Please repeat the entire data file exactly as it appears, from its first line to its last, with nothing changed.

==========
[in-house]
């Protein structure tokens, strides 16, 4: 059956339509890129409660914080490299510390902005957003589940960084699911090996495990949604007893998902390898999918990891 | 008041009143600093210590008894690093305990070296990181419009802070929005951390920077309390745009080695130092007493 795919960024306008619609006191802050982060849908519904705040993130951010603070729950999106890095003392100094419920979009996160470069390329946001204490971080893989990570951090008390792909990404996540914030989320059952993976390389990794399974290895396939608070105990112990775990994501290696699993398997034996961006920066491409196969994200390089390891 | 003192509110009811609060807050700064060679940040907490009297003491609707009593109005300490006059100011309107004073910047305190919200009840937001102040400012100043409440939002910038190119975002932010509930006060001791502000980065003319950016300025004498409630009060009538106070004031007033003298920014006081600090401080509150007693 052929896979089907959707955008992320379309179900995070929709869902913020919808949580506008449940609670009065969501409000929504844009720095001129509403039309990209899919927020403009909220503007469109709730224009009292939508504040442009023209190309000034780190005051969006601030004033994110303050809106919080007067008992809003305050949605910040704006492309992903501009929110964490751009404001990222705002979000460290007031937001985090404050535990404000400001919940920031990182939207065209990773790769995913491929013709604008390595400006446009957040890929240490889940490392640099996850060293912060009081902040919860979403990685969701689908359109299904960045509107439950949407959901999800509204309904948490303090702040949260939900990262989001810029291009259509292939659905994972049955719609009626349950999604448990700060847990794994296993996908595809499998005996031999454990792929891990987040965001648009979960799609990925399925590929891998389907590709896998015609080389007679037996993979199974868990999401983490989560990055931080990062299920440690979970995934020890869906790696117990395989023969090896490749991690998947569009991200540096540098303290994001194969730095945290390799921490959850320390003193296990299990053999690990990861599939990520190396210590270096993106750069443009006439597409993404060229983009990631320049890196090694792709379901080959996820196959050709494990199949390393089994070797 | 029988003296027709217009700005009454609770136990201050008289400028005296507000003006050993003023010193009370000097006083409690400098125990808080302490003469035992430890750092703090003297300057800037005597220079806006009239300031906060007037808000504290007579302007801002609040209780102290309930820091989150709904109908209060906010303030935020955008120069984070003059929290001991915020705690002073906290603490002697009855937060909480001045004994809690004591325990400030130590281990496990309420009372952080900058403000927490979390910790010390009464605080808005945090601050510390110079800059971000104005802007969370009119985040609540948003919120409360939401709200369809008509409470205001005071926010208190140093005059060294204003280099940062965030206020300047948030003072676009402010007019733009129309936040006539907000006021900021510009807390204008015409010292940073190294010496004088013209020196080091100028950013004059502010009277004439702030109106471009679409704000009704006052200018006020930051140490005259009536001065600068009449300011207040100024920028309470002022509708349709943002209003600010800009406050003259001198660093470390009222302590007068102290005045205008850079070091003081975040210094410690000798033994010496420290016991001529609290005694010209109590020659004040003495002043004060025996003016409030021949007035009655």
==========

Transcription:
[in-house]
């Protein structure tokens, strides 16, 4: 059956339509890129409660914080490299510390902005957003589940960084699911090996495990949604007893998902390898999918990891 | 008041009143600093210590008894690093305990070296990181419009802070929005951390920077309390745009080695130092007493 795919960024306008619609006191802050982060849908519904705040993130951010603070729950999106890095003392100094419920979009996160470069390329946001204490971080893989990570951090008390792909990404996540914030989320059952993976390389990794399974290895396939608070105990112990775990994501290696699993398997034996961006920066491409196969994200390089390891 | 003192509110009811609060807050700064060679940040907490009297003491609707009593109005300490006059100011309107004073910047305190919200009840937001102040400012100043409440939002910038190119975002932010509930006060001791502000980065003319950016300025004498409630009060009538106070004031007033003298920014006081600090401080509150007693 052929896979089907959707955008992320379309179900995070929709869902913020919808949580506008449940609670009065969501409000929504844009720095001129509403039309990209899919927020403009909220503007469109709730224009009292939508504040442009023209190309000034780190005051969006601030004033994110303050809106919080007067008992809003305050949605910040704006492309992903501009929110964490751009404001990222705002979000460290007031937001985090404050535990404000400001919940920031990182939207065209990773790769995913491929013709604008390595400006446009957040890929240490889940490392640099996850060293912060009081902040919860979403990685969701689908359109299904960045509107439950949407959901999800509204309904948490303090702040949260939900990262989001810029291009259509292939659905994972049955719609009626349950999604448990700060847990794994296993996908595809499998005996031999454990792929891990987040965001648009979960799609990925399925590929891998389907590709896998015609080389007679037996993979199974868990999401983490989560990055931080990062299920440690979970995934020890869906790696117990395989023969090896490749991690998947569009991200540096540098303290994001194969730095945290390799921490959850320390003193296990299990053999690990990861599939990520190396210590270096993106750069443009006439597409993404060229983009990631320049890196090694792709379901080959996820196959050709494990199949390393089994070797 | 029988003296027709217009700005009454609770136990201050008289400028005296507000003006050993003023010193009370000097006083409690400098125990808080302490003469035992430890750092703090003297300057800037005597220079806006009239300031906060007037808000504290007579302007801002609040209780102290309930820091989150709904109908209060906010303030935020955008120069984070003059929290001991915020705690002073906290603490002697009855937060909480001045004994809690004591325990400030130590281990496990309420009372952080900058403000927490979390910790010390009464605080808005945090601050510390110079800059971000104005802007969370009119985040609540948003919120409360939401709200369809008509409470205001005071926010208190140093005059060294204003280099940062965030206020300047948030003072676009402010007019733009129309936040006539907000006021900021510009807390204008015409010292940073190294010496004088013209020196080091100028950013004059502010009277004439702030109106471009679409704000009704006052200018006020930051140490005259009536001065600068009449300011207040100024920028309470002022509708349709943002209003600010800009406050003259001198660093470390009222302590007068102290005045205008850079070091003081975040210094410690000798033994010496420290016991001529609290005694010209109590020659004040003495002043004060025996003016409030021949007035009655």